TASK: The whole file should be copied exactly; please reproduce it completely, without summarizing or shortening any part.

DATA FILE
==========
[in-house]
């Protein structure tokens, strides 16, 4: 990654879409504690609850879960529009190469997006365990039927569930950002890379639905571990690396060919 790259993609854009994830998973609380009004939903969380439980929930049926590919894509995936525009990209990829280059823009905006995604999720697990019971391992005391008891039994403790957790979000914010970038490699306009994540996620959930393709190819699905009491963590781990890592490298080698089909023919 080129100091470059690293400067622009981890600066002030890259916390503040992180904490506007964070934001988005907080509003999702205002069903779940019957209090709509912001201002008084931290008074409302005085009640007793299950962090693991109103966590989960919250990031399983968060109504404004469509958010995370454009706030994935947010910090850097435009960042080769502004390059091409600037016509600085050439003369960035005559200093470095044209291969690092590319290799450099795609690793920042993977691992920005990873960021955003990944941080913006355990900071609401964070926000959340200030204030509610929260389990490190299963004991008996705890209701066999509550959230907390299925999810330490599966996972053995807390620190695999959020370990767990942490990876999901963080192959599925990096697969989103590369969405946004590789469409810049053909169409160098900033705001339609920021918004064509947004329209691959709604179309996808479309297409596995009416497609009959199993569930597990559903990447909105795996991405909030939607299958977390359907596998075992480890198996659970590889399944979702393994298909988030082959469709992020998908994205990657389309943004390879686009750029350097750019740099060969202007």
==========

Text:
[in-house]
């Protein structure tokens, strides 16, 4: 990654879409504690609850879960529009190469997006365990039927569930950002890379639905571990690396060919 790259993609854009994830998973609380009004939903969380439980929930049926590919894509995936525009990209990829280059823009905006995604999720697990019971391992005391008891039994403790957790979000914010970038490699306009994540996620959930393709190819699905009491963590781990890592490298080698089909023919 080129100091470059690293400067622009981890600066002030890259916390503040992180904490506007964070934001988005907080509003999702205002069903779940019957209090709509912001201002008084931290008074409302005085009640007793299950962090693991109103966590989960919250990031399983968060109504404004469509958010995370454009706030994935947010910090850097435009960042080769502004390059091409600037016509600085050439003369960035005559200093470095044209291969690092590319290799450099795609690793920042993977691992920005990873960021955003990944941080913006355990900071609401964070926000959340200030204030509610929260389990490190299963004991008996705890209701066999509550959230907390299925999810330490599966996972053995807390620190695999959020370990767990942490990876999901963080192959599925990096697969989103590369969405946004590789469409810049053909169409160098900033705001339609920021918004064509947004329209691959709604179309996808479309297409596995009416497609009959199993569930597990559903990447909105795996991405909030939607299958977390359907596998075992480890198996659970590889399944979702393994298909988030082959469709992020998908994205990657389309943004390879686009750029350097750019740099060969202007």